Linnahall (a.k.a V. I. Lenin Palace of Culture and Sports) is one of the biggest eyesores in all of Tallinn; drab, grey and ugly… perhaps this is why I love it so much.
Built during the 1980 Moscow Olympics, this derelict concert hall has somehow managed to blur the line between Soviet monstrosity and brutalist beauty. They do say that ‘beauty is in the eye of the beholder’, so I’m going with the latter.
This is not the first time Linnahall has made an appearance on Hidden Tallinn. I have written about this place before and I regularly visit with tour groups or on my own to take in a good Baltic sunset. So why, are all these years, have I decided to revisit this famous Soviet remnant?
In this new ear of gentrification, many of the buildings and locations I used to treasure are being repurposed or bulldozed (even Patarei Prision is up for auction!) I’m aware that this is an inevitability in 21st century Europe but nonetheless, I want to keep the story of these places alive as best as I can.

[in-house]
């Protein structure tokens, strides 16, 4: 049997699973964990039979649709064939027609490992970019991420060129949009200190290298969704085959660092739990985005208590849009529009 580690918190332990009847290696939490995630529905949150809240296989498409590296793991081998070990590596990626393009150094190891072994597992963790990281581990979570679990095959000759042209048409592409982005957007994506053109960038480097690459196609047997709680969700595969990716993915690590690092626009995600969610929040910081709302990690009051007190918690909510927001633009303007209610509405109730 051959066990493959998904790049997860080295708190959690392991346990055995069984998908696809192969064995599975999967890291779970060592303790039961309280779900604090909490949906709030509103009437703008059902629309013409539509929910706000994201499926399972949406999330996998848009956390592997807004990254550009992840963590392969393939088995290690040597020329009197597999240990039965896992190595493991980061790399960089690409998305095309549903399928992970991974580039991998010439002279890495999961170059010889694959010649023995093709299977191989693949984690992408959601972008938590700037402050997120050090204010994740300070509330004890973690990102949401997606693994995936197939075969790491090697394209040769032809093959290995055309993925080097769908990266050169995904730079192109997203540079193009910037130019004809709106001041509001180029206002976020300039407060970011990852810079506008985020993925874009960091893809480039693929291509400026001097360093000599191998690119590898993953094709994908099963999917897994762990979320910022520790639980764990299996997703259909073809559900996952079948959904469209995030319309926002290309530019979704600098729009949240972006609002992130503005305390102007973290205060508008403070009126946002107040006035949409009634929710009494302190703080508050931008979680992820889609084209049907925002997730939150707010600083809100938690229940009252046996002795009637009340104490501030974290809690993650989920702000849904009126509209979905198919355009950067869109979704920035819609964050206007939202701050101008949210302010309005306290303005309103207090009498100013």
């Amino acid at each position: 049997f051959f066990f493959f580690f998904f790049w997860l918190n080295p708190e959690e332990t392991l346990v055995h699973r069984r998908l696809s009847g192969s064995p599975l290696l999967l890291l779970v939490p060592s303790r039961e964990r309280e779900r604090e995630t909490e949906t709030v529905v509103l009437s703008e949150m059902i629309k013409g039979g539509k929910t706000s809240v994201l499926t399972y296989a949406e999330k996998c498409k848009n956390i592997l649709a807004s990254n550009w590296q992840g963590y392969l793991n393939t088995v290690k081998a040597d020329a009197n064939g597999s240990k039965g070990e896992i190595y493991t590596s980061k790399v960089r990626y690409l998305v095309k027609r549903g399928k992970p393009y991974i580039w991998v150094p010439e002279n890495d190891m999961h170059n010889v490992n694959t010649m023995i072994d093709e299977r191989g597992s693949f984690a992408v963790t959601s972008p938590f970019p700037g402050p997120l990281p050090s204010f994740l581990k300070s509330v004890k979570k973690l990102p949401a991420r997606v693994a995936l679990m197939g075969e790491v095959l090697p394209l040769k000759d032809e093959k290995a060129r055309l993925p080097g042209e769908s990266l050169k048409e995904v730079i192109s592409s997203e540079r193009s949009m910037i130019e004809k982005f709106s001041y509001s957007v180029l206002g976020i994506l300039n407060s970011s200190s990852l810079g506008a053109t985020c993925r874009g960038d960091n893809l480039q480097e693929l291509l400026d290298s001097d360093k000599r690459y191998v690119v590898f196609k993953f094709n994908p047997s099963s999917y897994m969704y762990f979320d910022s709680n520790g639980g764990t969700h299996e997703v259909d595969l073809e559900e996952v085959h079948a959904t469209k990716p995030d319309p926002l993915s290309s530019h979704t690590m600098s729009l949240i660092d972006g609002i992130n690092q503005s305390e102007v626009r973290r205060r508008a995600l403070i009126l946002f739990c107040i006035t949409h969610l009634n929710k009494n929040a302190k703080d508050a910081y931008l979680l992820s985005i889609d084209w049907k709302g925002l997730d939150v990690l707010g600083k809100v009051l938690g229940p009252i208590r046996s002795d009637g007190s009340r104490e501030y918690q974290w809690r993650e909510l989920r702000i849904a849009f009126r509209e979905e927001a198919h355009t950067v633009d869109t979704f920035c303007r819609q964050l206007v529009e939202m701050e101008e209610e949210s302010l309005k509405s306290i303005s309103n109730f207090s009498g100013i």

Broken windows are always so enticing
Linnahall is one of my favourite Soviet buildings in Europe so, partly for my own amusement, I decided to take a slow walk around the perimeter one evening documenting the small details that many of us miss in our brief encounter with this place.
The result is this collection of images: a photographic tribute to Linnahall. I hope you enjoy them, and don’t forget to treasure your abandoned places while they’re still here.
Stairway to… nowhere
Linnahall is a wild place
Patarei Prison; a reminder of darker times
Watch your step
Enemies guard the stairs
Beauty in brutalism
Iconic Linnahall lampposts
The golden hour
Another ferry delivers passengers back to Tallinn
Soviet monstrosity or brutalist beauty?
Linnahall is one of the first stops on my Soviet Walking Tour. If you would like to come and explore Soviet Tallinn with me, click on the image below or email me at firstname.lastname@example.org.